I wrote this recently in response to a writing challenge from "The Mighty", a website to which I've become a contributor. They don't use every story submitted to them, so since they didn't use this one I thought I would share it here.
After six years in a self-contained therapy centered special education school located several towns away we decided to bring our daughter back into our town schools for her education. We wanted her to know that she is part of the community where she lives. It was a scary thing to do as the class she would join had recently relocated from an elementary school to the middle school, and she would be one year younger than the sixth graders. We didn’t know how welcoming the general education staff nor school administration would be but hoped for the best, and prepared to fight for inclusion if necessary. The principal was welcoming of the class, and seemed generally supportive. If there is one person I could credit with the success of the transition for both Hillary and our family it would be the chorus teacher. He embraced her and her classmates and helped the other students understand how to interact with kids who were differently abled. Even though Hillary and her classmates were all nonverbal and had a myriad of serious challenges he fostered an atmosphere of acceptance and focused on what people can do, not what they cannot do. He stood up to the few concerned parents at back to school night who were afraid that somehow this group of differently abled students would lessen the class for their typically developing kids. With the help of her teacher and through the use of dance routines, adapted rhythm instruments, assistance from classroom staff and student volunteers my daughter and her classmates were able to fully participate in concerts, Christmas caroling, and other music related activities over the years. We were even able to see something we never dreamed possible in both of our girls on the stage in a concert together. He included them in keyboard labs, and made sure he told us how excited Hillary was to be making her own music on the keyboard. He attended Hillary’s IEP meetings with positive input. This wonderful teacher brought his other classes to my daughter’s classroom to visit and participate in special activities and for birthdays to sing happy birthday to the honoree. Because of his attitude and efforts, Hillary was able to make friends and be known in her town as part of the community, not just the girl in the wheelchair. When she graduated from the middle school it was Mr. D who asked us personally to please allow her to participate with her peers in the graduation ceremony, as not all the parents of her self-contained class in years past had allowed their child to do so. He assured us that we would be able to sit in the front row right in front of her so that if she had a seizure or needed us we would be right there. We agreed and are glad we did. Four years later when she graduated high school we invited that teacher to be Hillary’s honored guest and he gladly accepted. I have no doubt that without such a special person acting as a bridge between Hillary’s world and other students the transition to our town school would have been much more difficult for all of us.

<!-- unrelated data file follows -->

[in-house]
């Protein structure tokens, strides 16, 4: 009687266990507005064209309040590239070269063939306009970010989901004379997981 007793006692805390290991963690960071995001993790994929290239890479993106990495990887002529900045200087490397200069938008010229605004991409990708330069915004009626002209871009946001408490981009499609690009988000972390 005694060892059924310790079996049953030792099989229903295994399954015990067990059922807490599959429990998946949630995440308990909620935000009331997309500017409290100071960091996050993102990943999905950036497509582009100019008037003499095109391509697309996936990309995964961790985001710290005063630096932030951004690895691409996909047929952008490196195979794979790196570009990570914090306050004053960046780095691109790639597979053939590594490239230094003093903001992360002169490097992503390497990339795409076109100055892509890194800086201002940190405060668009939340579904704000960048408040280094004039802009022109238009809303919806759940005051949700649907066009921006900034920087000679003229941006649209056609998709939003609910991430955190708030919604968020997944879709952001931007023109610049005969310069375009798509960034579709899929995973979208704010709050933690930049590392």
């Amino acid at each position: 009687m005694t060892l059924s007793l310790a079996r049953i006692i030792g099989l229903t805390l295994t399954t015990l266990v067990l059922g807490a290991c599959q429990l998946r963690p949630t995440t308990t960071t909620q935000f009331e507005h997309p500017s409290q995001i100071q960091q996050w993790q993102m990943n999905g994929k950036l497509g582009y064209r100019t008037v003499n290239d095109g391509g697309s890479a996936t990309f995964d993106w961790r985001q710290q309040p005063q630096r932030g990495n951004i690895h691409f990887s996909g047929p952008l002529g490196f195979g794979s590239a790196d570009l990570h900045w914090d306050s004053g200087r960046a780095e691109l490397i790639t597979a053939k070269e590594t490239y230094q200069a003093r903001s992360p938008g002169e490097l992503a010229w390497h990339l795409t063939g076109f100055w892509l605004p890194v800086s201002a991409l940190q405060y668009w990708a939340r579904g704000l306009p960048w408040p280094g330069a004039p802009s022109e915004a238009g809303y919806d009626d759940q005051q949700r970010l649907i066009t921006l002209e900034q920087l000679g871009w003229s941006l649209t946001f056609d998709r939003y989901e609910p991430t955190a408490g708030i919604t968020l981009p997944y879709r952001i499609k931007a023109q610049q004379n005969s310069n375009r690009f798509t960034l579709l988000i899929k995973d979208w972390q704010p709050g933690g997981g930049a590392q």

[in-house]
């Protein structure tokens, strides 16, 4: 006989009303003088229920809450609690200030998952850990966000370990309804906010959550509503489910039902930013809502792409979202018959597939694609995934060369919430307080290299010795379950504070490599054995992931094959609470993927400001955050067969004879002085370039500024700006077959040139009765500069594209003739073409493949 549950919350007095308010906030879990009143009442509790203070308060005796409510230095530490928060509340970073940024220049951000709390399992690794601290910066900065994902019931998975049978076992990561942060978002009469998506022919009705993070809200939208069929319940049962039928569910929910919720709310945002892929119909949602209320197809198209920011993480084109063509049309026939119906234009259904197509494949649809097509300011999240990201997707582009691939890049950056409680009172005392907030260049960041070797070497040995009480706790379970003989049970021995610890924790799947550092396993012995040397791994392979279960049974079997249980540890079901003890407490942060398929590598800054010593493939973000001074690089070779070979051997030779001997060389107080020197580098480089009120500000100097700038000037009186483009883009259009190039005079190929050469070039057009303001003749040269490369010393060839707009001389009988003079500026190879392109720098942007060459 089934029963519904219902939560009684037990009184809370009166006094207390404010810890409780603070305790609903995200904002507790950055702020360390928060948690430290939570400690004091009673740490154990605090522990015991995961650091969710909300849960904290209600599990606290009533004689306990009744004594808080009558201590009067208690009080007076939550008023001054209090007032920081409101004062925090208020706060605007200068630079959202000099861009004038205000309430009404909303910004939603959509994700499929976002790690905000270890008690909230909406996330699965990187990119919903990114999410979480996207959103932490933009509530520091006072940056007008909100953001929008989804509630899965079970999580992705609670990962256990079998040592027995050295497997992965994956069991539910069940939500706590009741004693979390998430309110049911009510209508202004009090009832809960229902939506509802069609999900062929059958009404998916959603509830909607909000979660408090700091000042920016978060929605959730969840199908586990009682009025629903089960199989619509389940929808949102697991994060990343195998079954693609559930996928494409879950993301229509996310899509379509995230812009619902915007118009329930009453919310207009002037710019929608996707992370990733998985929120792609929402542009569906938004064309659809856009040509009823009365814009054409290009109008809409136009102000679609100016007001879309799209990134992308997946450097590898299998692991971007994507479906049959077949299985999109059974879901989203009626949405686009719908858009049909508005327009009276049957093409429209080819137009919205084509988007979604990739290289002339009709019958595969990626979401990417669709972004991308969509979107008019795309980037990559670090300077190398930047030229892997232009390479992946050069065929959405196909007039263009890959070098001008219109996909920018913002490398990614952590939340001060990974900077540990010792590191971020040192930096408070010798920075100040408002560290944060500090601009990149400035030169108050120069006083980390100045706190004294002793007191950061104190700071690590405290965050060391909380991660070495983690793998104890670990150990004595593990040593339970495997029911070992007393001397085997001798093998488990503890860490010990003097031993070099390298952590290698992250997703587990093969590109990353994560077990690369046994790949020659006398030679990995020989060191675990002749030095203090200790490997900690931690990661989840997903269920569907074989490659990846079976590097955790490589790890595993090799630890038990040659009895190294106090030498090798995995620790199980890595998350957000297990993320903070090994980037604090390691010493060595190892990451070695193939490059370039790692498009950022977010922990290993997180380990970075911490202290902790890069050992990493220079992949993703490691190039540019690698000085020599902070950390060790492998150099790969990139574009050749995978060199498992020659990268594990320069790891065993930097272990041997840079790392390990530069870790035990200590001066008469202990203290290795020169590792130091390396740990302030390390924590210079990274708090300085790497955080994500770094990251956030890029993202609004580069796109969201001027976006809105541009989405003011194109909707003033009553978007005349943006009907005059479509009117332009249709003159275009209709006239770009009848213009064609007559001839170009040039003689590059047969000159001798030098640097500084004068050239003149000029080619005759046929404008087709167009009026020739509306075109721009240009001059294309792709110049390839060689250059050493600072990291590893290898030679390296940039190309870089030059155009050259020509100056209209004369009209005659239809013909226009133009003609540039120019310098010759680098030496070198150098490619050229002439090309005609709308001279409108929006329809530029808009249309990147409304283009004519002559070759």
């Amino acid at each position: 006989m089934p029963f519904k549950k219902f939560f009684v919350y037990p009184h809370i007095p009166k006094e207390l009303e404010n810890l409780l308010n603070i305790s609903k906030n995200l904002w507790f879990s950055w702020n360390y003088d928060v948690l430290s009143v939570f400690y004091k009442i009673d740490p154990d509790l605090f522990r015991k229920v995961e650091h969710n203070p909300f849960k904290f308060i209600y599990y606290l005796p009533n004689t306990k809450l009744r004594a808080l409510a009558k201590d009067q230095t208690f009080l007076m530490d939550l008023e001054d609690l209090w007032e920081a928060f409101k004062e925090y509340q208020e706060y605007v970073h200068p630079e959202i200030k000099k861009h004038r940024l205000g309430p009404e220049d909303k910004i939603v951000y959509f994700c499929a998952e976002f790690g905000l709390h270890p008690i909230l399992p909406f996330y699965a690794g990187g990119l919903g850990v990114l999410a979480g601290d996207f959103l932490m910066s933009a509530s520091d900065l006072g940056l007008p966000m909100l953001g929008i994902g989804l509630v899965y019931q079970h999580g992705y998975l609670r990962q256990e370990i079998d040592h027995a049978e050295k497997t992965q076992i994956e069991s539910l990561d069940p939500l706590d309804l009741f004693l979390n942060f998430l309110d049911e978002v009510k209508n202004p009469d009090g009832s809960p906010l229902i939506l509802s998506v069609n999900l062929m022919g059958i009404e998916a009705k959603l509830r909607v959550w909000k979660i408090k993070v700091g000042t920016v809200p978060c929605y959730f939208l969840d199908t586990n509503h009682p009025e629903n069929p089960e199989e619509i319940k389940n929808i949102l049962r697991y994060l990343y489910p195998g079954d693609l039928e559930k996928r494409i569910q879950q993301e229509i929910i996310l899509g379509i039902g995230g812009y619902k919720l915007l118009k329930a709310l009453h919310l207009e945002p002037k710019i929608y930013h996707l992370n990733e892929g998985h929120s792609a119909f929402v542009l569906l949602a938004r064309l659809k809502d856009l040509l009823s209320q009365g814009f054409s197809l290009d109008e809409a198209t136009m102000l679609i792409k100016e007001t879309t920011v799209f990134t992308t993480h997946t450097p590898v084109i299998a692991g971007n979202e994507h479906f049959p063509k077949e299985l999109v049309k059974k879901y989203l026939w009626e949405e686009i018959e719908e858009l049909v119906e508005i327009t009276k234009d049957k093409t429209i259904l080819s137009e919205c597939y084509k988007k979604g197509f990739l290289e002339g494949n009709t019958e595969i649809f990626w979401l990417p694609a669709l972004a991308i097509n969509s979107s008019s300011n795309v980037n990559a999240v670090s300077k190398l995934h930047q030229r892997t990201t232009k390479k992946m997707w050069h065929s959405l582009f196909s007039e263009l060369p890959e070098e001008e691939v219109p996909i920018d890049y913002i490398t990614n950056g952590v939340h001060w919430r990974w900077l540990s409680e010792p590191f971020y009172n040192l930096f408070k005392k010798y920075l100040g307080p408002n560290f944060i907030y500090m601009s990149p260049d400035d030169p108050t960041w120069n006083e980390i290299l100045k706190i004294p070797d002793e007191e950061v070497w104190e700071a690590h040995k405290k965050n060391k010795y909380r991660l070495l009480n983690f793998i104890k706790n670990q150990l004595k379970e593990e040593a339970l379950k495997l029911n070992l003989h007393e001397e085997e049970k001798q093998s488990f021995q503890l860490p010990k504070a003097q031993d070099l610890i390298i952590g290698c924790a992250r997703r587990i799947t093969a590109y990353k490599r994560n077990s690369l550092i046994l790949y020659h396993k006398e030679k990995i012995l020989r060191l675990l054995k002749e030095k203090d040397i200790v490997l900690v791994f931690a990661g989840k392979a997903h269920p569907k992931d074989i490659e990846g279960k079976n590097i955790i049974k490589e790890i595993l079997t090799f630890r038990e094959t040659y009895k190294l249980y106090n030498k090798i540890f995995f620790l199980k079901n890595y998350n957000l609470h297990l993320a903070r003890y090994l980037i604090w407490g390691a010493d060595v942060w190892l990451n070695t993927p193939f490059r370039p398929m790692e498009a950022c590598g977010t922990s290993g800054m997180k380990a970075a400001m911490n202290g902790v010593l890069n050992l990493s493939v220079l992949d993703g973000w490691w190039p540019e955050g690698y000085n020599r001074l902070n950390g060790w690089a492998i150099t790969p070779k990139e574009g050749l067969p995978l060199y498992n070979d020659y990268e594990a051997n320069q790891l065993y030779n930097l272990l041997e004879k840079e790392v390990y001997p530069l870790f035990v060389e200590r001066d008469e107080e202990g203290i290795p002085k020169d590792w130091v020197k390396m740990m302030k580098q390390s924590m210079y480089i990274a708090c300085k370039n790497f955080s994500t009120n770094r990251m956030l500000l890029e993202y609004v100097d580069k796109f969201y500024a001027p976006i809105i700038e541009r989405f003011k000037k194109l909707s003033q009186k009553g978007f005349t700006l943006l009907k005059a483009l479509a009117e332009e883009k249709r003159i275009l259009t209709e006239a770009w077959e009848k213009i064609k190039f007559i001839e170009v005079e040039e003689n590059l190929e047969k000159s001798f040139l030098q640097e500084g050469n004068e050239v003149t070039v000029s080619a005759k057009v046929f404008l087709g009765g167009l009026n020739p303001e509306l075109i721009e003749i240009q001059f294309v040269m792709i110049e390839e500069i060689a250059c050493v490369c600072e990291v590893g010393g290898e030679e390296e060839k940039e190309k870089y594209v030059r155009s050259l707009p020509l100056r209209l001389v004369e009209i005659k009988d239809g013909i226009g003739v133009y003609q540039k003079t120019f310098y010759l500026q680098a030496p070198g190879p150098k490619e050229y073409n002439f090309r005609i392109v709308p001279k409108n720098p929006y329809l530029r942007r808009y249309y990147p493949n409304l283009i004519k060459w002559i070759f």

The results of our decision are still being felt in that when we are out and about in town or a surrounding community we generally run into someone who knows Hillary from school and approaches to say hello. I'd say this is really a success story for inclusion.